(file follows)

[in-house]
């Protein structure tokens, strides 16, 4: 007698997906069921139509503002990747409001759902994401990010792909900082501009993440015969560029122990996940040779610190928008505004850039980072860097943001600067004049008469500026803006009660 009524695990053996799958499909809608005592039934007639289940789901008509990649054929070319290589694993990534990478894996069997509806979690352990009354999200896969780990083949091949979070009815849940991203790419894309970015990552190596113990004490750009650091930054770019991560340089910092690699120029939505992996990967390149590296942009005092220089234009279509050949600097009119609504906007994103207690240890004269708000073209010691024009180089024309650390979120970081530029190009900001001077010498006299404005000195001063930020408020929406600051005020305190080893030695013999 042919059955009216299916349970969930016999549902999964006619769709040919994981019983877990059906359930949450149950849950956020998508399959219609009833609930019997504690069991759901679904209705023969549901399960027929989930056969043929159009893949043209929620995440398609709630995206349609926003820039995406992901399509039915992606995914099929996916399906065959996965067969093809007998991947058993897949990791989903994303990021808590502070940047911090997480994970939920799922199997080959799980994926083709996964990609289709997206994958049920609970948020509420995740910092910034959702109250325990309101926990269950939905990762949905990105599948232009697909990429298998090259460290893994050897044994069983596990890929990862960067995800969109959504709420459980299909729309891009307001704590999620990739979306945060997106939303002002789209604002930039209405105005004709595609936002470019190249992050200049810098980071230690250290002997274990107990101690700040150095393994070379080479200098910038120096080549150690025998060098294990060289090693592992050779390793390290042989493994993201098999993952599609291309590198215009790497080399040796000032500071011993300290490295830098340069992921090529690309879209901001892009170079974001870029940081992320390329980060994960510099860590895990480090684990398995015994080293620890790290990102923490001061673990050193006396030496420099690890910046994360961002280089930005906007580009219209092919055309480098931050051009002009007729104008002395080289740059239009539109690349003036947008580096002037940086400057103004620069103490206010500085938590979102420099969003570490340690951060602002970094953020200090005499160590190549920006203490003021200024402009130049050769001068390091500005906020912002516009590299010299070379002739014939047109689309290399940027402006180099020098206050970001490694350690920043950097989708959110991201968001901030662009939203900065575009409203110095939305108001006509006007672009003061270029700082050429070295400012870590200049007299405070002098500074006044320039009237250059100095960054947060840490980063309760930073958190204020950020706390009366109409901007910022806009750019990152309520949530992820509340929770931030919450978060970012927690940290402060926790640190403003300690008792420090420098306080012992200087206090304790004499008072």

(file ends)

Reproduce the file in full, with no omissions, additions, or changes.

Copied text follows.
[in-house]
């Protein structure tokens, strides 16, 4: 007698997906069921139509503002990747409001759902994401990010792909900082501009993440015969560029122990996940040779610190928008505004850039980072860097943001600067004049008469500026803006009660 009524695990053996799958499909809608005592039934007639289940789901008509990649054929070319290589694993990534990478894996069997509806979690352990009354999200896969780990083949091949979070009815849940991203790419894309970015990552190596113990004490750009650091930054770019991560340089910092690699120029939505992996990967390149590296942009005092220089234009279509050949600097009119609504906007994103207690240890004269708000073209010691024009180089024309650390979120970081530029190009900001001077010498006299404005000195001063930020408020929406600051005020305190080893030695013999 042919059955009216299916349970969930016999549902999964006619769709040919994981019983877990059906359930949450149950849950956020998508399959219609009833609930019997504690069991759901679904209705023969549901399960027929989930056969043929159009893949043209929620995440398609709630995206349609926003820039995406992901399509039915992606995914099929996916399906065959996965067969093809007998991947058993897949990791989903994303990021808590502070940047911090997480994970939920799922199997080959799980994926083709996964990609289709997206994958049920609970948020509420995740910092910034959702109250325990309101926990269950939905990762949905990105599948232009697909990429298998090259460290893994050897044994069983596990890929990862960067995800969109959504709420459980299909729309891009307001704590999620990739979306945060997106939303002002789209604002930039209405105005004709595609936002470019190249992050200049810098980071230690250290002997274990107990101690700040150095393994070379080479200098910038120096080549150690025998060098294990060289090693592992050779390793390290042989493994993201098999993952599609291309590198215009790497080399040796000032500071011993300290490295830098340069992921090529690309879209901001892009170079974001870029940081992320390329980060994960510099860590895990480090684990398995015994080293620890790290990102923490001061673990050193006396030496420099690890910046994360961002280089930005906007580009219209092919055309480098931050051009002009007729104008002395080289740059239009539109690349003036947008580096002037940086400057103004620069103490206010500085938590979102420099969003570490340690951060602002970094953020200090005499160590190549920006203490003021200024402009130049050769001068390091500005906020912002516009590299010299070379002739014939047109689309290399940027402006180099020098206050970001490694350690920043950097989708959110991201968001901030662009939203900065575009409203110095939305108001006509006007672009003061270029700082050429070295400012870590200049007299405070002098500074006044320039009237250059100095960054947060840490980063309760930073958190204020950020706390009366109409901007910022806009750019990152309520949530992820509340929770931030919450978060970012927690940290402060926790640190403003300690008792420090420098306080012992200087206090304790004499008072």